into the sector, a dozen commercial banks now operate in the country including eight privatelyowned banks. The number of microfinance institutions has also increased to 27, and they are playing an important role in poverty alleviation.
Import-Export According to the National Bank of Ethiopia, the country’s exports increased by 18.5% in 2006/07. Further diversification of exports has also shown an encouraging trend. Flower exports continued to grow, reaching $63.6m in 2006/07 compared to $21.8m in the previous year. Export earnings from leather and leather products also grew by 19.4% owing to continued government incentives. Until recently, Ethiopia’s external trade sector was dominated by coffee, hides and skin, live animals, pulses and oil seeds. Realising the need to reduce the shock in terms of trade, the government has placed greater emphasis on export diversification and promotion. For this purpose, a new export development strategy has been adopted. The emphasis is on improving export goods, diversifying into better-value agricultural products while developing labourintensive goods and exploring and developing mineral and fuel deposits. Non-traditional exports are also being encouraged. The country will continue to deepen its efforts at creating a conducive environment to attract investment and ensure that the private sector becomes the engine of economic growth. Its Industrial Development Strategy has identified the textile and garment sectors, and leather and food processing as priority areas for private investment. Understanding that investment in roads is critical to the country’s development, the government has accorded a high priority to road construction. As a result, the network of roads has increased from 18,946km in 1990 to 42,000km. Under an aggressive electrification
programme, the country has also been successful in supplying 22% of the country with power. Likewise, the number of fixed telephone subscribers has increased from 125,398 in 1991 to 881,726 in 2007. The number of mobile phone subscribers has also reached more than 2,000,000. The number of towns with telecoms access have risen from 512 in 1991 to 908 by the middle of 2007. Under an Urban Development Programme, about 61,000 condominium-housing units have been under construction in 35 cities and towns, since 2006. In addition, preparations are far advanced to launch the construction of 85,045 housing units in the current fiscal year. While non-agricultural sectors are absorbing a huge number of workers, 408,522 jobs have been created through support given to micro and small-scale enterprises since 2006/7. Between 60% and 65% of the beneficiaries in this sector are women; and about 70% involved in the subsector are young people between the age of 16 and 30. Ethiopia’s socio-economic indicators have also improved greatly. The gross primary school enrolment has grown from 19% in 1991 to 91.3% in 2007. The health service coverage that was 38% in 1991 has reached 98.1%. Activities are under way to achieve 100% coverage in the next two years. The number of hospitals is up from 72 in 1991 to 143 at the end of 2007. Under an on-going health extension programme, in the first 30 months a total of 10,709 health posts were established and a total of 24,534 female health extension professionals assigned posts. In 1991, there were just 153 health centres; this rose to 690 last year. At the beginning of the new Ethiopian millennium, the country has embarked on a rapid modernisation process. It wants to root out poverty and all forms of backwardness. Given recent trends, Ethiopia’s renaissance is achievable. The celebration of the millennium will symbolise a passage to a prosperous and democratic Ethiopia – a portal to its renaissance.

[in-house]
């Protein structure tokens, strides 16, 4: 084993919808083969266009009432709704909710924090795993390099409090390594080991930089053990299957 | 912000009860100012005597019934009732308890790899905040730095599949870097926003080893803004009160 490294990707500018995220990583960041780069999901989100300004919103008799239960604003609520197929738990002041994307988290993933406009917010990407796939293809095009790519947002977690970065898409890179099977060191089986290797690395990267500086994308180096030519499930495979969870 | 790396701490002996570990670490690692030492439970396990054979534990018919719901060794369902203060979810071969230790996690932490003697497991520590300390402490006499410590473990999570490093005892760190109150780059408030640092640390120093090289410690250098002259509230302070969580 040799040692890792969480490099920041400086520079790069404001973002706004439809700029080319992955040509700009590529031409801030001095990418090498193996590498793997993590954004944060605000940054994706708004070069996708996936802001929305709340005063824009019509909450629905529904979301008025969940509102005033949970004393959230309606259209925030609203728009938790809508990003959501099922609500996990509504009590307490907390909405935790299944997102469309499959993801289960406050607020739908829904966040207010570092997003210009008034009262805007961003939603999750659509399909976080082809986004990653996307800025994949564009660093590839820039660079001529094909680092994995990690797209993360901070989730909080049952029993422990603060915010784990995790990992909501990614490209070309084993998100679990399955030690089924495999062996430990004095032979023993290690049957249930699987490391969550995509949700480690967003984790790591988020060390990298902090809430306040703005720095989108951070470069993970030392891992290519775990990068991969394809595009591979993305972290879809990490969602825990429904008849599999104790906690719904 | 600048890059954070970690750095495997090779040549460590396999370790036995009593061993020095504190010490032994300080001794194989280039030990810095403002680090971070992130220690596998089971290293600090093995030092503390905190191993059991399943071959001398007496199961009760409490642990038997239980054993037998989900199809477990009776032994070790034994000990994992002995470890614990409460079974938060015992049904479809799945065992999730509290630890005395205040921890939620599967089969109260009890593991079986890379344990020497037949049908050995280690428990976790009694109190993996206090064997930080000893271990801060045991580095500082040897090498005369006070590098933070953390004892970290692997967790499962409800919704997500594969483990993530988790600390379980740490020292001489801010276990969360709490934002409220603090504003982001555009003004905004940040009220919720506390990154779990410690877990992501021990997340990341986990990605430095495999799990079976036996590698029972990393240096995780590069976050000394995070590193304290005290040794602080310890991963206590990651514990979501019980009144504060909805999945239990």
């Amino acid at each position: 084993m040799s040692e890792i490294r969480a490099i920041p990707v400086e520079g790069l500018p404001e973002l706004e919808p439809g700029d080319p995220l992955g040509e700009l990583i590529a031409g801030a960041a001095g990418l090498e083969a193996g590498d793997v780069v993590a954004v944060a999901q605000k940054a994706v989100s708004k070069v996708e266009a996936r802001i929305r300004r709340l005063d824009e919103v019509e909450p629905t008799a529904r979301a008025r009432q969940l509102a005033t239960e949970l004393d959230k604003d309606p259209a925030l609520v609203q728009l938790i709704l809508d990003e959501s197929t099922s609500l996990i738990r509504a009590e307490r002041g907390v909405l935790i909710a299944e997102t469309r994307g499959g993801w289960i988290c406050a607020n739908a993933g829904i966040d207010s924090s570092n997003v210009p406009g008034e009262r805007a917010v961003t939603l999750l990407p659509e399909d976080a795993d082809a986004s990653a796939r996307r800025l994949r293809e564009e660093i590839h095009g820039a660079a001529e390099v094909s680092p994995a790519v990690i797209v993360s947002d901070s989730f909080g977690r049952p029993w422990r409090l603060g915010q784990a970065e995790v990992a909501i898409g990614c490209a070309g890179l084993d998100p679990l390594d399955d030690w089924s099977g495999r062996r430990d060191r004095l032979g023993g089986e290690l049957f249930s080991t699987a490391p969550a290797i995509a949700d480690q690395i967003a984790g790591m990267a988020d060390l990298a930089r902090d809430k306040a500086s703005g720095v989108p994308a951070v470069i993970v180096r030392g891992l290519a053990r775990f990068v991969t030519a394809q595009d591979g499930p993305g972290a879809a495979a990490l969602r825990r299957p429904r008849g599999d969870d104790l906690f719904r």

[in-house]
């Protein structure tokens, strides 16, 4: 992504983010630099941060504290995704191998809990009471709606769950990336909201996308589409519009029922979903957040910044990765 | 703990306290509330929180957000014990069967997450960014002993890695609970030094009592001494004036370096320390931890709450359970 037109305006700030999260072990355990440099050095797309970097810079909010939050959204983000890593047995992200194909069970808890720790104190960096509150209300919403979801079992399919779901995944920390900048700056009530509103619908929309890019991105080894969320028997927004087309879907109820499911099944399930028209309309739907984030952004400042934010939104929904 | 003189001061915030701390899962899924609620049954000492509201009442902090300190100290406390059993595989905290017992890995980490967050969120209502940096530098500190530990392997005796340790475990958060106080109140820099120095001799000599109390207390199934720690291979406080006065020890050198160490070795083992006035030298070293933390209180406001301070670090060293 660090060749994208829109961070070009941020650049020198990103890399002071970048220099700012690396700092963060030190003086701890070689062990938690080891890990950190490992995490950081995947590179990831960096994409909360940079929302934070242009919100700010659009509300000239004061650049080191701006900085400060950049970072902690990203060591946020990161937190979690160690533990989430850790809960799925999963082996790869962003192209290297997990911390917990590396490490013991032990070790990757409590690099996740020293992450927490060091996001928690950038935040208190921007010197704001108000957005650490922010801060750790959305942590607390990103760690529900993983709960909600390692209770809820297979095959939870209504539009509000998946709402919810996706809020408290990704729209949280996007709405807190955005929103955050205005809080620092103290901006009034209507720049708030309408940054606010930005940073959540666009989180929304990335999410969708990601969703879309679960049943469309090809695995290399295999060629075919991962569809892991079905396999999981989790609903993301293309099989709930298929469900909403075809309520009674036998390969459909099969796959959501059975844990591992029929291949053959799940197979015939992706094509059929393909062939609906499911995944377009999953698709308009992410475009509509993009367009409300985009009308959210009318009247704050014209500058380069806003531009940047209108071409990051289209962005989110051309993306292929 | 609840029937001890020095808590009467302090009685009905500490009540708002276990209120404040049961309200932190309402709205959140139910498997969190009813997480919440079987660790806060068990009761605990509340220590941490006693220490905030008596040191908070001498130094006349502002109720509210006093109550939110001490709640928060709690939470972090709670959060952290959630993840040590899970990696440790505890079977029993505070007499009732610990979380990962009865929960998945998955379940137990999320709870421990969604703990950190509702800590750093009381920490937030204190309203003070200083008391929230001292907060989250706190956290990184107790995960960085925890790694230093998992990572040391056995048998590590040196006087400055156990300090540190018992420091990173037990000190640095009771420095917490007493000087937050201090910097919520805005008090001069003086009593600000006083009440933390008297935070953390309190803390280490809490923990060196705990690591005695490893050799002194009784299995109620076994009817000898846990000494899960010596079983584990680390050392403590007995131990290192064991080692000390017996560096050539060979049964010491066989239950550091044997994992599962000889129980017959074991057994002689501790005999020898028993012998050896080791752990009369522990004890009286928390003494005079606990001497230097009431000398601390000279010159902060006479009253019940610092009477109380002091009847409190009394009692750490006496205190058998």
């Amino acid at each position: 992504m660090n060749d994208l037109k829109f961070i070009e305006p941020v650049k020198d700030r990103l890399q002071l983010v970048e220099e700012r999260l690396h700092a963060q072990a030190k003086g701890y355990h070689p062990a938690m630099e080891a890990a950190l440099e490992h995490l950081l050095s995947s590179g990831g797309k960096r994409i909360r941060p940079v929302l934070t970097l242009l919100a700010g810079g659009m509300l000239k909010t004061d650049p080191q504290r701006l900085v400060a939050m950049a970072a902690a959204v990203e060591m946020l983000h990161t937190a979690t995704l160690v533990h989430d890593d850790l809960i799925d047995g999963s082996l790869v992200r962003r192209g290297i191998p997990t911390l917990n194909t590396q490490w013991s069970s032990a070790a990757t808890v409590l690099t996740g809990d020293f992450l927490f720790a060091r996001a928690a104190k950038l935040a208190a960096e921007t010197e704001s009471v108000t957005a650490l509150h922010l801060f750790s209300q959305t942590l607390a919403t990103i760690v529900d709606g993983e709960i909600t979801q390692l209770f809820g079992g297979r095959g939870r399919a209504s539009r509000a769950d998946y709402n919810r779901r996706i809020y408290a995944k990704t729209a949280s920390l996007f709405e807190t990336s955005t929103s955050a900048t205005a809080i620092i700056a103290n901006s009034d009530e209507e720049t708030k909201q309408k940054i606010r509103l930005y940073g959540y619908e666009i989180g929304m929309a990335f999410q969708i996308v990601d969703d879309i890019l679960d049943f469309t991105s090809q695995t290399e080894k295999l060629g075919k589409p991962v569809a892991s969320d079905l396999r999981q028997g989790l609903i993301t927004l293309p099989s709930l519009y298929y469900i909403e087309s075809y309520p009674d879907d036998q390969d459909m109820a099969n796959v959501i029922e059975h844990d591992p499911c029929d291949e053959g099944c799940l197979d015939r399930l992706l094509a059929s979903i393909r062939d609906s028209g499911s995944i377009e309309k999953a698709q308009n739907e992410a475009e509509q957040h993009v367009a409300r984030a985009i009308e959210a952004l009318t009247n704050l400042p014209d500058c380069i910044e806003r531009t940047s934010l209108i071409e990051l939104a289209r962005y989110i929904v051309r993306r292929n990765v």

cElEbratE thE futurE As Prime Minister Meles Zenawi (left) pointed out in his speech on the eve of the beginning of the millennium celebrations: “A thousand years from now when Ethiopians gather to welcome the fourth millennium, they shall say that the eve of the third millennium was the beginning of the end of the dark ages in Ethiopia ... the beginning of the Ethiopian Renaissance. “We know that our country can take its rightful place among the developed nations of the earth. We know that we can do it not only because all Ethiopian generations prior to our dark age had done it, but also because we, this generation of Ethiopians, have already begun to do it.” n CurrenT aFFairs
Caftan, with passion
For the 12th consecutive year Morocco was the venue for an exciting fashion event that gives opportunity to burgeoning new talent and much needed funds to a worthy cause. Even though education is a universal right, women and girls are far from being in the same position as males. In Morocco this gender inequality was seized upon by CSSF, a non-profit organisation that contributes to the cost of educating girls in rural areas of the country. In support of this worthy cause, some of Morocco’s most celebrated fashion design talents were brought together at the 12th glorious year of Caftan with Passion, an annual celebration of Moroccan and Oriental Haute Couture, which attracts professionals from the global fashion industry as well as the international glitterati that proliferate in this cutting edge industry. The latest prestigious fashion show in the series , designed and organised by Femmes du Maroc, the country’s leading women’s magazine, held a curtain raiser during April in Casablanca, before moving on to the main event some weeks later in May in the famous ochre coloured city of magic, Marrakech. It was here that a series of brilliant newcomers unveiled their creations in a tribute to electric and bubbly Rock. An organiser commented: “We have come a long way since the first edition of ‘Caftan’ in 1996 but the passion remains the same and, thankfully, the event has managed to preserve its soul.” n
The Middle easT June 2008 33